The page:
On October 20, a demonstration was held at the Arts Faculty in of Delhi University (North Campus). Attended by more than a hundred students – predominantly women – from universities all across NCR, it was a protest against the members of the political outfit ABVP for their alleged harassment of the students during, and in the aftermath of, a night march through the North Campus and surrounding areas on September 23. A gang of ABVP men along with ex-DUSU president Satender Awana had misbehaved with students at the vigil in Vijay Nagar post the night march. A video of the night march and the altercation with ABVP was subsequently posted on social media by Pinjra Tod, and received over 34,000 views. This allegedly infuriated the ABVP, and according to members of Pinjra Tod, resulted in an escalation of the aggression faced by the movement and its activists on a daily basis. ABVP members are also reported to have threatened a student of the Faculty of Law and forced him to upload a video denigrating Pinjra Tod and its activists. In response to their intensified hooliganism and targeting, the Pinjra Tod collective organised a protest which called for a secure and democratic environment for students on university campuses. With the escalation of violence on campuses all across the country and particularly in Delhi, the attack on Prof. Ved Kumari, the dean of the Faculty of Law at DU, also known to be a strong feminist voice on campus, the assault on a woman student on DU’s South Campus, the assault and subsequent disappearance of a student in JNU, and the brandishing of guns by the current DUSU president Amit Tanwar in the Students’ Union office, among other, innumerable, every-day incidents – the campus no longer feels like a place that students, particularly women students can inhabit in a securely democractic manner.
The demonstration saw members enthusiastically sloganeering and singing vibrant songs about breaking the chains of patriarchy. Women students spoke of freedom from the patriarchal norms and regulations at home as well as hostels and educational institutions. The slogans on the banners and placards reflected a sense of frustration from these long prevailing regressive and oppressive systems that have been at work on various levels in the lives of young women in the country. In midst of the event, after interacting with those who had gathered and responding to questions about the movement from a bystander, the attendees spontaneously agreed to take out a small march through the Faculty of Law, where students have, in the past, been subject to aggressions from ABVP members. This was initially resisted by the police personnel present in large numbers in the vicinity, but the students persisted, marching through the law faculty and concluding with energetic sloganeering at the arts faculty on campus. A sense of achievement was palpable among the gathered crowd, and the march ended with calls to continue the struggle against patriarchal oppression. Many female students present reported participating in such a protest for the first time, and their enthusiasm reflected the success of the event.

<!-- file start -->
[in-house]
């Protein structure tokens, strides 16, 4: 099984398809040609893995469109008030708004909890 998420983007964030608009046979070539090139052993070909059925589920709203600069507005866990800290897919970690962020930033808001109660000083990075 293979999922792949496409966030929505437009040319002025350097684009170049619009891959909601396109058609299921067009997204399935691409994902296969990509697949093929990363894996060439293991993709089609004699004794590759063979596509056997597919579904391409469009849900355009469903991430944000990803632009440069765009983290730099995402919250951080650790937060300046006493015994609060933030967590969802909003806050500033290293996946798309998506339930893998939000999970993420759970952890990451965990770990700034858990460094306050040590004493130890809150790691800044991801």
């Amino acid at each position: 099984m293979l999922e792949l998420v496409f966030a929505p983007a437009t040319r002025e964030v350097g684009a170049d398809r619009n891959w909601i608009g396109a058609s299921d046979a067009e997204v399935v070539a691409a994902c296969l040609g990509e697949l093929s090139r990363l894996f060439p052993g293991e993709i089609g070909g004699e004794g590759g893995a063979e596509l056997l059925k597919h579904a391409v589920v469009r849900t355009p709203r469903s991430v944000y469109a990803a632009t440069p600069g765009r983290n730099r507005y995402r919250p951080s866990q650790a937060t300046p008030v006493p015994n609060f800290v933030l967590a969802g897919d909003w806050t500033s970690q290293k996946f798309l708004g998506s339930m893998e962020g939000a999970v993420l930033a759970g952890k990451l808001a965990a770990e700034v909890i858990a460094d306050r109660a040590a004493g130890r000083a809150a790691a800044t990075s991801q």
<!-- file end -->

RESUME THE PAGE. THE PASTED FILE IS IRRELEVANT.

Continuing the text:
Since its inception in 2015, the Pinjra Tod movement has been raising issues which challenge the established societal norms and structures. Demands such as changing the restrictive and regressive hostel regulations, and curbing moral policing by hostel authorities, access to safe and affordable hostel accommodation, and pro-active functioning of Sexual Harassment Complaints Committee Cells, represent the aspirations of the newer generations of women students and question the functioning of the patriarchy. The political dispensations that thrive on pre-modern social structures and values are threatened by these aspirations. This women’s movement has been voicing opinions and protests on all forms of oppression in various social and political institutions. As a consequence therefore, the Sangh and its affiliate organisations are enraged and have gone to the extent of assaulting members of the movement. Since the nature of the ABVP is patriarchal, the structural shift that Pinjra Tod is attempting to bring challenges and makes them uncomfortable, which, in turn, results in the ABVP lashing out in such aggressive ways. The impact of Pinjra Tod and its public events and calls to action have been so evident from the start, that the ABVP had begun their retaliation early on in the journey of the movement, by tearing down posters and verbally abusing their activists.